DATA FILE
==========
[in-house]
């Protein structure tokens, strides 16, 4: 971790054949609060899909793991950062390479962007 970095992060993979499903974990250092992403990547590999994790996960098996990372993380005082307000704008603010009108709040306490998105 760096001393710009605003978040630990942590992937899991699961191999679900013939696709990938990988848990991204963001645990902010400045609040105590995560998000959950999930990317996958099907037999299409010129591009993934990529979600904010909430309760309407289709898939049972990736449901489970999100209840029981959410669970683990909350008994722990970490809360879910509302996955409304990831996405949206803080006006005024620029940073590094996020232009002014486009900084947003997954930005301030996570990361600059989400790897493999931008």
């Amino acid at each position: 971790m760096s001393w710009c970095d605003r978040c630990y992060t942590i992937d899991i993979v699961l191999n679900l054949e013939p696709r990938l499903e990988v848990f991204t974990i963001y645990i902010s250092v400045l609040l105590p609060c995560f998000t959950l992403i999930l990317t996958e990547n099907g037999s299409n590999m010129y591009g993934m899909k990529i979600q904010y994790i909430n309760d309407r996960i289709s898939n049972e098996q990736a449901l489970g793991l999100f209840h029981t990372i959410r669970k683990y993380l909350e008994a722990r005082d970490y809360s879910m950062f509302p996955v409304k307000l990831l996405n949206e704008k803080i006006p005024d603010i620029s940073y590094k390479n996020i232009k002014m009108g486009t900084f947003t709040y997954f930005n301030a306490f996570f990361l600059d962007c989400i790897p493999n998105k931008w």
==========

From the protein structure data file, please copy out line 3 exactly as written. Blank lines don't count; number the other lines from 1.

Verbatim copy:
């Amino acid at each position: 971790m760096s001393w710009c970095d605003r978040c630990y992060t942590i992937d899991i993979v699961l191999n679900l054949e013939p696709r990938l499903e990988v848990f991204t974990i963001y645990i902010s250092v400045l609040l105590p609060c995560f998000t959950l992403i999930l990317t996958e990547n099907g037999s299409n590999m010129y591009g993934m899909k990529i979600q904010y994790i909430n309760d309407r996960i289709s898939n049972e098996q990736a449901l489970g793991l999100f209840h029981t990372i959410r669970k683990y993380l909350e008994a722990r005082d970490y809360s879910m950062f509302p996955v409304k307000l990831l996405n949206e704008k803080i006006p005024d603010i620029s940073y590094k390479n996020i232009k002014m009108g486009t900084f947003t709040y997954f930005n301030a306490f996570f990361l600059d962007c989400i790897p493999n998105k931008w």